Be thankful it’s still October — and warm.
That storm system that moved across the Kansas City area forcing the postponement of the Royals-Orioles ALCS game Monday had the same form and track of a major winter storm. And if it were January, Kansas Citians would still be digging out.
The National Weather Service in Kansas City sent out this tweet on Tuesday:
If Monday’s storm had hit when it was 25 degrees colder, Kansas City would have seen snowfall totals reach 18 inches. As much as 17 inches would have fallen in St. Joseph and 19 inches in Leavenworth.
Meanwhile, Harrisonville would have had 31 inches of snow. Other hard-hit areas would have been Clinton with 22 inches and Sedalia with 25 inches.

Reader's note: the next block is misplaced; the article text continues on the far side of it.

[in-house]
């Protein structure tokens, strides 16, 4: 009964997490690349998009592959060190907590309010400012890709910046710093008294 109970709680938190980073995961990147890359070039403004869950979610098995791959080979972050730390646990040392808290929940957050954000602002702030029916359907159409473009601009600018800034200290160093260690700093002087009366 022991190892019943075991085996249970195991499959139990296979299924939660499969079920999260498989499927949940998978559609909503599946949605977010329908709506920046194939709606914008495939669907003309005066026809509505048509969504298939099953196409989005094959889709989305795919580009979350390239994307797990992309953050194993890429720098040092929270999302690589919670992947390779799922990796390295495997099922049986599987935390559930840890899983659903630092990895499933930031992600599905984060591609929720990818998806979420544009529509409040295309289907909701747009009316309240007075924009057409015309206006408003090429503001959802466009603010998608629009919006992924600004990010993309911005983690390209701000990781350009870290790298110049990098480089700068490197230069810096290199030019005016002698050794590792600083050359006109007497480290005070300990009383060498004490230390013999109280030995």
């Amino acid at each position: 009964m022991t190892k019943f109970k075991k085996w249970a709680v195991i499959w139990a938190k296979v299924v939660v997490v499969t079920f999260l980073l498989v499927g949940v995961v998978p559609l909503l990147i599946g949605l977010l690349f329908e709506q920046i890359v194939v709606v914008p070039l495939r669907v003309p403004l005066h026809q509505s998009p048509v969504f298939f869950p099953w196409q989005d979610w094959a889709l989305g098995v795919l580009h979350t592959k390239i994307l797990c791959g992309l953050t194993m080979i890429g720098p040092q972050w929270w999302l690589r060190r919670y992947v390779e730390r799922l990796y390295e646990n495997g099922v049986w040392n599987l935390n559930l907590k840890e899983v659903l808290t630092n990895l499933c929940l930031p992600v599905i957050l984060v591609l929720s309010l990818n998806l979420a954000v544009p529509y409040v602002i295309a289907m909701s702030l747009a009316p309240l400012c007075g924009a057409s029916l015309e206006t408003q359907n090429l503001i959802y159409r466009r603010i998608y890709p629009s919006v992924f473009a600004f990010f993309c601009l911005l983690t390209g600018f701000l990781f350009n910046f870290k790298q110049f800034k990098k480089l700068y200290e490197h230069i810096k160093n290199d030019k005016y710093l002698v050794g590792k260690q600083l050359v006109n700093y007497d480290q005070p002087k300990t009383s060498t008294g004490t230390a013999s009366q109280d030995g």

So was Monday’s storm a precursor of a bad winter?
Hard to say.
The National Weather Service in Kansas City posted this to its Facebook page Monday evening:
“The National Weather Service still expects a weak El Nino to develop this winter, a feature that has significant influence on many parts of the country but not so much around here.”
Kansas City winters during weak El Nino events ranged from cold and snowy to warm and dry.
“So while the south is looking at a wet and cool winter, and our friends to the north are looking warmer and drier, we are stuck in that in-between zone where a wide range of outcomes is possible this coming winter.”
Robert A. Cronkleton, firstname.lastname@example.org